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Young GM Latino Professionals Recognized for Leadership

General Motors Latino Professionals receive National Leadership honor from the Hispanic Association on Corporate Responsibility

By LatinoLA Contributor
Published on LatinoLA: May 6, 2016


Young GM Latino Professionals Recognized for Leadership


Two GM young Latino professionals -- a software developer and an automotive engineer -- were among 35 young professionals recognized nationally for their leadership by the Hispanic Association on Corporate Responsibility (HACR) Tuesday.

Tony Argote and Alexandra Figueroa were named Young Hispanic Corporate Achievers at HACR's Young Hispanic Corporate Achievers Program in a four-day leadership program that concluded Tuesday with a special awards ceremony and celebratory 10th Anniversary reception at the Mandarin Oriental in Washington, D.C.

"The GM family congratulates Tony and Alexandra on this remarkable honor," GM Global Chief Diversity Officer Ken Barrett said. "Latino engineers and IT professionals are vital to the future of our industry. Their accomplishments can serve as an example and an inspiration for other Latinos."

The annual program recognizes young Hispanics at Fortune 500 and/or HACR Corporate Member companies who are selected from a competitive application process after being nominated by their companies. Once selected, the young executives participated in an intensive multi-day leadership development, education, and training program.

"We are very proud of our 10th class of the HACR Young Hispanic Corporate Achievers Program," HACR President & CEO Cid Wilson said. "Each year, this program highlights the future leaders of Corporate America. Over the last 10 years, many of the past HACR YHCA participants have gone on to become corporate executives at Fortune 500 companies with some serving on corporate boards of Fortune 500 companies."

Son of Cuban immigrants, Argote was the first in his family to obtain a college degree. He started his career at GM in 2005, when he arrived as a student participating in the cooperative education program through the Georgia Institute of Technology. After his first assignment working on the corporate fuel economy model, he worked on vehicle electrification, and then development of the next generation of Full Size Light Duty Pick-up Trucks. Argote is now part of the Autonomous Vehicles team as the Program Engineering Manager for Autonomous Technologies, while helping to lead STEM initiatives at GM and in the community.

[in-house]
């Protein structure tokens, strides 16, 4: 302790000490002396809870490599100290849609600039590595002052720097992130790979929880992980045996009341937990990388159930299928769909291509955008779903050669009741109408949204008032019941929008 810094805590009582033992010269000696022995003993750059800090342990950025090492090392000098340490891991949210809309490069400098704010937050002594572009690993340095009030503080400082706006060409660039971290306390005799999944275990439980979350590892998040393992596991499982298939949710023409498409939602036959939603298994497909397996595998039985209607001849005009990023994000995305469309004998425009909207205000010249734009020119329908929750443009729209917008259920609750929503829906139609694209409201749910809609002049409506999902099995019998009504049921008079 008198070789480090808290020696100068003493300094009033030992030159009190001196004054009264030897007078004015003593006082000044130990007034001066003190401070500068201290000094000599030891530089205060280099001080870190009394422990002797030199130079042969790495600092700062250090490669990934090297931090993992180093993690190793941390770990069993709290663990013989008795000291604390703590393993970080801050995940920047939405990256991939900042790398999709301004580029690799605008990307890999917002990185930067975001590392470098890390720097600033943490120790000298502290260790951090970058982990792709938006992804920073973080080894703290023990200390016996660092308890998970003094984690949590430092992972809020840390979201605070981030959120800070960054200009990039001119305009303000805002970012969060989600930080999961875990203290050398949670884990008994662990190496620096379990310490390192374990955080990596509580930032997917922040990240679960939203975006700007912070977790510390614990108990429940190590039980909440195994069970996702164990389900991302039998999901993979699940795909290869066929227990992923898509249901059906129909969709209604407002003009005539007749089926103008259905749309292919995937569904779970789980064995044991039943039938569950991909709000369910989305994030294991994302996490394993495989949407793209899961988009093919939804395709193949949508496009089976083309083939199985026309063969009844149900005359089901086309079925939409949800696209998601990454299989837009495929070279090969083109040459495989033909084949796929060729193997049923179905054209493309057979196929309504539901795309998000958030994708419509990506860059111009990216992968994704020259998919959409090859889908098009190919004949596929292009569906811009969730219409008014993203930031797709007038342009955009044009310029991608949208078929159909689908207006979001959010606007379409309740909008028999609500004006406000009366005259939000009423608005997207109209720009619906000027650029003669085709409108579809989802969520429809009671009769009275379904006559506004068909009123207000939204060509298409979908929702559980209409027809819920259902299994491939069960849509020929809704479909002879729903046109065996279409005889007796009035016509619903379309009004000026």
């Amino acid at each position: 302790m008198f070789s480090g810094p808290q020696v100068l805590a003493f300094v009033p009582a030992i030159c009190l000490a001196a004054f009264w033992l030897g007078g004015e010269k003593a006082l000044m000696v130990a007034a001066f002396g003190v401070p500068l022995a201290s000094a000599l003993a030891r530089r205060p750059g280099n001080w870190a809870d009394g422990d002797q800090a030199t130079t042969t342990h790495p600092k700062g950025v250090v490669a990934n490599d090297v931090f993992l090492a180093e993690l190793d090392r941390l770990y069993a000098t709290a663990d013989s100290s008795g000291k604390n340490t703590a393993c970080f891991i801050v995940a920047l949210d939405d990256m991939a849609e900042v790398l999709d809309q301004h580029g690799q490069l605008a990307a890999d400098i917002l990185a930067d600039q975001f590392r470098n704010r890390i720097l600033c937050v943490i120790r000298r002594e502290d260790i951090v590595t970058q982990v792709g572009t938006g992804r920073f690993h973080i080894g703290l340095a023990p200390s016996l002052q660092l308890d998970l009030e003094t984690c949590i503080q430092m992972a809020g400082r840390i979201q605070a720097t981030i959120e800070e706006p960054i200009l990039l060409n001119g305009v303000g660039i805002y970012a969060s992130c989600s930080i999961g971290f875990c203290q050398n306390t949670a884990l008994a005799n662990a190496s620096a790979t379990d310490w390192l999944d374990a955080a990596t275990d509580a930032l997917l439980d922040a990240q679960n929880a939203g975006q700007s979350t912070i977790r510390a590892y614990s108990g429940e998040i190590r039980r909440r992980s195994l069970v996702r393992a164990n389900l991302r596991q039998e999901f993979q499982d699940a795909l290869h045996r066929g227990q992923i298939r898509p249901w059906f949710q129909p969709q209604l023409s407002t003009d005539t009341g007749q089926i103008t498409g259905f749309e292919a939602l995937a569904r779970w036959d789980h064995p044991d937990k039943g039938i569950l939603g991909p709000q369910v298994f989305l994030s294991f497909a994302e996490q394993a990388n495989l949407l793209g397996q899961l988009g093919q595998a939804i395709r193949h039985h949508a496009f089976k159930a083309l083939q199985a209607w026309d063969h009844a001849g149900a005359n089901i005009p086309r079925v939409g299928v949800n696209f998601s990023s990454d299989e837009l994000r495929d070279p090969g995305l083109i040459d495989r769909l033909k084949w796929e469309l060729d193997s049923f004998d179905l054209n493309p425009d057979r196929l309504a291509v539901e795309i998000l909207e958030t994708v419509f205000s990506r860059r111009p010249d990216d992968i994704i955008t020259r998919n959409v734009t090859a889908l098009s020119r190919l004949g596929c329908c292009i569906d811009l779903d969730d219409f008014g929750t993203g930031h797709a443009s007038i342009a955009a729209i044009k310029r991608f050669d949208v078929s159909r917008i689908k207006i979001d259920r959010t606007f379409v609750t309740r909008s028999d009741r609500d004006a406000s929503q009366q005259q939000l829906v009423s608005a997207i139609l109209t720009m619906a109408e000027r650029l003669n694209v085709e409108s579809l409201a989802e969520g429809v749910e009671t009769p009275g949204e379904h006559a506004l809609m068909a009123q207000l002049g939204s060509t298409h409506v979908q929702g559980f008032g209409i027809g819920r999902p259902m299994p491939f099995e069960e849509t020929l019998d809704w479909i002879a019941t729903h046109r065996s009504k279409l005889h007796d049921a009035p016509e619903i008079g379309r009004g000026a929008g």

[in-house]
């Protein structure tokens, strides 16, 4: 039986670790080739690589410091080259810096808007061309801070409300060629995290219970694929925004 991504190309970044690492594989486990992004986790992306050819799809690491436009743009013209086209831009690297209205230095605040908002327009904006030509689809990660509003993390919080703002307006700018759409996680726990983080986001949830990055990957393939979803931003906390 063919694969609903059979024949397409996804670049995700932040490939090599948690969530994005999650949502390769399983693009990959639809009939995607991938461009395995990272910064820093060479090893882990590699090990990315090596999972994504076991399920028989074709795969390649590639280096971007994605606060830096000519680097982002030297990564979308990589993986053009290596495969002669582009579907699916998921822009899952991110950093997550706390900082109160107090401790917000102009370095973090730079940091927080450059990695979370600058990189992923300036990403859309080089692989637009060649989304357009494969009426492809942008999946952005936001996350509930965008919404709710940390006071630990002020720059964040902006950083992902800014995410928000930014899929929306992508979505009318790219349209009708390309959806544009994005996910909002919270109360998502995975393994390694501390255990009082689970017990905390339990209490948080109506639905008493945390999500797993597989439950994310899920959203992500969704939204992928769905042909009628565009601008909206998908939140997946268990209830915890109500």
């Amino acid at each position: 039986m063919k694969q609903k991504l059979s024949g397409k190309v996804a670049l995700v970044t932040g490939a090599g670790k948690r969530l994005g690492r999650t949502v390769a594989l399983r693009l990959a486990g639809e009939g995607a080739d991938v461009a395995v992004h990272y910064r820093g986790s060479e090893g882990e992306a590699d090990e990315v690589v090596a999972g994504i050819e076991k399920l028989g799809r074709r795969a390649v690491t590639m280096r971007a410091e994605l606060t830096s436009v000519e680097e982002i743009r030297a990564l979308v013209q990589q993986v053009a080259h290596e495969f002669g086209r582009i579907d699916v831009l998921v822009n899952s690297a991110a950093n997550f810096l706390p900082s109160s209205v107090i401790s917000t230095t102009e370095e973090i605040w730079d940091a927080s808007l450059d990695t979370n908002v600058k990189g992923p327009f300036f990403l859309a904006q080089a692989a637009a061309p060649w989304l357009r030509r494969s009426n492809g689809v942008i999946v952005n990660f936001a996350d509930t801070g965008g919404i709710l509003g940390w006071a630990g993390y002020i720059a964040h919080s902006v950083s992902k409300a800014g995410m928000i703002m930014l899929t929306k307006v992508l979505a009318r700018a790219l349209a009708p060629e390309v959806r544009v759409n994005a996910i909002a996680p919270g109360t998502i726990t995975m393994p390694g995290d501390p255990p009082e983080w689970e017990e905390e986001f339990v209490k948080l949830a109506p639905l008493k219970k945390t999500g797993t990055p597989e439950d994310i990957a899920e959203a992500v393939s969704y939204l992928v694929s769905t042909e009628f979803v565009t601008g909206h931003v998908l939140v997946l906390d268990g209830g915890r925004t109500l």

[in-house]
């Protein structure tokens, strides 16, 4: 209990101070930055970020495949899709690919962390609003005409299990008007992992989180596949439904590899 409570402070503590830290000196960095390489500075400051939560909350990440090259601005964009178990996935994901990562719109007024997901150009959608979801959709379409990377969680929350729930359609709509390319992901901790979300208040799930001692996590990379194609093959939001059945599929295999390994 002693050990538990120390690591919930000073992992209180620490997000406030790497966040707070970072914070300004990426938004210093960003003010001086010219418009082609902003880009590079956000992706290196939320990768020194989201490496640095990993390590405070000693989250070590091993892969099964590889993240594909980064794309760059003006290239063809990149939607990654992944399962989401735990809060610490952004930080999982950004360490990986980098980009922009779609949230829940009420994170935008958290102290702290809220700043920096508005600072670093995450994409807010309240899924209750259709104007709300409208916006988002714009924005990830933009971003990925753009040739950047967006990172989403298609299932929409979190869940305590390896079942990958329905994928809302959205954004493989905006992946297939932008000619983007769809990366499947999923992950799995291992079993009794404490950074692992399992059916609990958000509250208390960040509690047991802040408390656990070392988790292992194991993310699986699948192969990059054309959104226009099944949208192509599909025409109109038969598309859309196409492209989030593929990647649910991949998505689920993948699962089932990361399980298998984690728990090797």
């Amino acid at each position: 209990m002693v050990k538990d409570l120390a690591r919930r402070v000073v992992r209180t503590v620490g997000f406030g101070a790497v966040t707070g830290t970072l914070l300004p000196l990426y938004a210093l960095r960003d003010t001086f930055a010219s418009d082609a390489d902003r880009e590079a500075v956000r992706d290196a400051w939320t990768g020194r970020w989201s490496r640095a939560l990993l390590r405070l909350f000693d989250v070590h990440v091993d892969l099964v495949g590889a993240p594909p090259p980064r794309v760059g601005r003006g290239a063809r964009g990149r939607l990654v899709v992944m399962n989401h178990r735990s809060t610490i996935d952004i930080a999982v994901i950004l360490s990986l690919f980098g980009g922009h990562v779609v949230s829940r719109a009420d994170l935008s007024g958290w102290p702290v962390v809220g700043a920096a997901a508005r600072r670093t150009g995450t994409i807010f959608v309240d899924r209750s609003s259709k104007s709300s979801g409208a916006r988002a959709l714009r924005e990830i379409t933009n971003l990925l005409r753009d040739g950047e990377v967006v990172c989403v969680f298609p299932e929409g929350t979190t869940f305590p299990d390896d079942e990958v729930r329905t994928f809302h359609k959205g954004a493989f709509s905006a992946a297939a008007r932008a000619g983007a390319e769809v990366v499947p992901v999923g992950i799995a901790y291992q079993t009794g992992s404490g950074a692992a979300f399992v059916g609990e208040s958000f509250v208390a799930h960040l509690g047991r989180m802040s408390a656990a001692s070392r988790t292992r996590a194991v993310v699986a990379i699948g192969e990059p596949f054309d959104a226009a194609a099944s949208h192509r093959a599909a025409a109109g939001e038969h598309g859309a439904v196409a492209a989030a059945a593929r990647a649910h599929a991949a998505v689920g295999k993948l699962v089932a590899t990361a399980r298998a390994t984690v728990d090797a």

In the summer of 2009, Argote helped found Green Place Detroit, a non-profit organization focused on volunteering after school and on weekends at a predominantly Hispanic Middle and High School in Southeast Detroit. The program focuses on demonstrations of STEM and sustainability concepts through building and maintaining an urban garden.

"I'm honored to join the ranks of all the great Latinos who have received this recognition," Argote said. "I am grateful to GM and to the HACR board for all they do to develop young professionals' leadership skills and introduce us to a network of professionals who are committed to promoting Hispanic empowerment."

Alexandra Figueroa, a senior software developer at the Innovation Center in Chandler, Ariz., has made a strong impact in her two short years at GM.

Figueroa moved from Puerto Rico in 1999 to earn a master's degree in Computer Science at DePaul University in Chicago. She made her way to Arizona where General Motors was opening one of four new innovation centers in the country in 2014.

Figueroa was one of the center's first hires, beginning in a temporary facility in Ahwatukee and moving to its permanent location in Chandler six months later.

Alexandra is passionate about creating awareness about STEM careers among Latinas. She leads the Hispanic Initiative Team in Chandler and is also involved in recruiting efforts around the country and at the University of Puerto Rico – Mayaguez, where she earned her bachelor's degree. She frequently leads STEM workshops in her community and a few weeks ago, she helped open a technology center in Phoenix for underprivileged Latino youth.

"As a Latina in IT, I am gratified and humbled to receive this recognition," Figueroa said. "I do everything I can to inspire other Latinos to go into STEM fields of study or a STEM career. It is my hope that this recognition helps further that message even further."

To qualify for the HACR YHCA Program, candidates must be of Hispanic origin, between the ages of 25-40 at the time the award is received, and must also be employed at Fortune 500 and/or HACR Corporate Member companies. Finalists are selected based on their demonstrated leadership qualities, achievements within their respective corporations, and proven commitment to the Hispanic community.





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